Los Angeles, CA -- A recent decision in a public records case brought by Consumer Watchdog against the California Department of Insurance could encourage more government secrecy and undermine transparency, according to the non-profit consumer group.
Consumer Watchdog’s lawsuit alleged that Insurance Commissioner Lara and the Department of Insurance violated the Public Records Act (“PRA”) by failing to search for records related to a pay-to-play scandal involving insurance companies with business pending before the agency.
Under the court decision, an agency need not follow up on evidence of additional records discovered in the course of its own search and it would be more difficult for the public to access records they are not already aware of.
Download the decision here.
“The Court’s ruling will likely embolden government officials to shield government records from the public view and raises serious questions about the state’s Public Records Act that may need to be addressed by the Legislature or at the ballot box,” said Consumer Watchdog Litigation Director Jerry Flanagan. “Access to information concerning the conduct of the people’s business is a fundamental right of every person in this state and is a critical weapon in the fight against government corruption.”
In the wake of statewide news reports of the pay-to-play scandal, Consumer Watchdog filed two PRA requests with the Department in July 2019 seeking communications and meeting records.
Since Consumer Watchdog could not know all the individuals who Lara and agency staff might have been meeting or communicating with, the group sought records related to “any individuals employed by or representing” the insurance companies involved in the scandal. The Department of Insurance argued it was unreasonable to require the agency to search for individuals not specifically named in a PRA request.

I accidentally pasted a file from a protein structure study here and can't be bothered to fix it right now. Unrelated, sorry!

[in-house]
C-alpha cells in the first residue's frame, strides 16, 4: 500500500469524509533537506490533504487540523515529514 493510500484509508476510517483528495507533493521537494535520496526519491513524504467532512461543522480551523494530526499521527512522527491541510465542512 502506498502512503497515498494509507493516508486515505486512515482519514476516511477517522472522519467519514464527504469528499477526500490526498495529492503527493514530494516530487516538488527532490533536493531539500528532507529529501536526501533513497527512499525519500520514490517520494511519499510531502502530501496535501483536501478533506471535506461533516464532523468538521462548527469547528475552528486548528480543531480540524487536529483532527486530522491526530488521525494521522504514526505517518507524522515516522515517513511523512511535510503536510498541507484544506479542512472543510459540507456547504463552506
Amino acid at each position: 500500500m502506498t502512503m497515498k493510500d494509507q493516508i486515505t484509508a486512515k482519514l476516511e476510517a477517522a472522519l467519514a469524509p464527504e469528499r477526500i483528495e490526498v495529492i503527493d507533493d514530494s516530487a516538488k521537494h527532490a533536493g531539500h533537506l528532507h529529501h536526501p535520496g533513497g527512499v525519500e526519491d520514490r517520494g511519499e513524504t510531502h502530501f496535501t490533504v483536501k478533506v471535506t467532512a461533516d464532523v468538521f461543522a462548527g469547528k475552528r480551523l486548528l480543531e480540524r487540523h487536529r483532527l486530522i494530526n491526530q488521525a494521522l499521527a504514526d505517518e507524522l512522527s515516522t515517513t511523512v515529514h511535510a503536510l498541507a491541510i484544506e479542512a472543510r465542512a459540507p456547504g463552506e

“The public shouldn’t be required to have a crystal ball to divine the names of the lobbyists government officials are meeting with behind closed doors,” said Flanagan. “By their very nature government records contain information that the public is not aware of.”
The Department’s own records demonstrate that agency officials were on notice that two individuals—Jamie Sahara and Eric Serna—were representing the companies involved in the pay-to-play scandal. Over the course of the lawsuit, it also became clear that the Department was on notice that at least two other individuals—former Assembly Speaker Fabian Núñez and former Assembly Member Rusty Areias—also likely communicated with Commissioner Lara or staff of the Department on behalf of Applied during the relevant time period.
Despite this clear evidence, the Department failed to search for additional records related to these four individuals.
“Under such a narrow reading of the law, the public would not have the tools to investigate important matters of public policy,” said Flanagan. “The California Department of Insurance is the largest state agency in the country and is responsible for regulating the $310 billion insurance industry in California. The public needs transparency to ensure that insurance companies are not receiving special favors from regulators that make coverage more costly.”
Since the Department did not conduct an adequate search for records, the public still does not know the totality of who was involved in efforts to improperly influence the agency’s decision making.
The court partially granted relief in Consumer Watchdog’s lawsuit, ordering the agency to produce a public record in an unredacted format and requiring the agency to submit two other records to the Court for a determination of whether they should be provided to Consumer Watchdog.
The lawsuit, Consumer Watchdog v. Ricardo Lara et al., Case No. 20STCP00664, was litigated in Los Angeles Superior Court.
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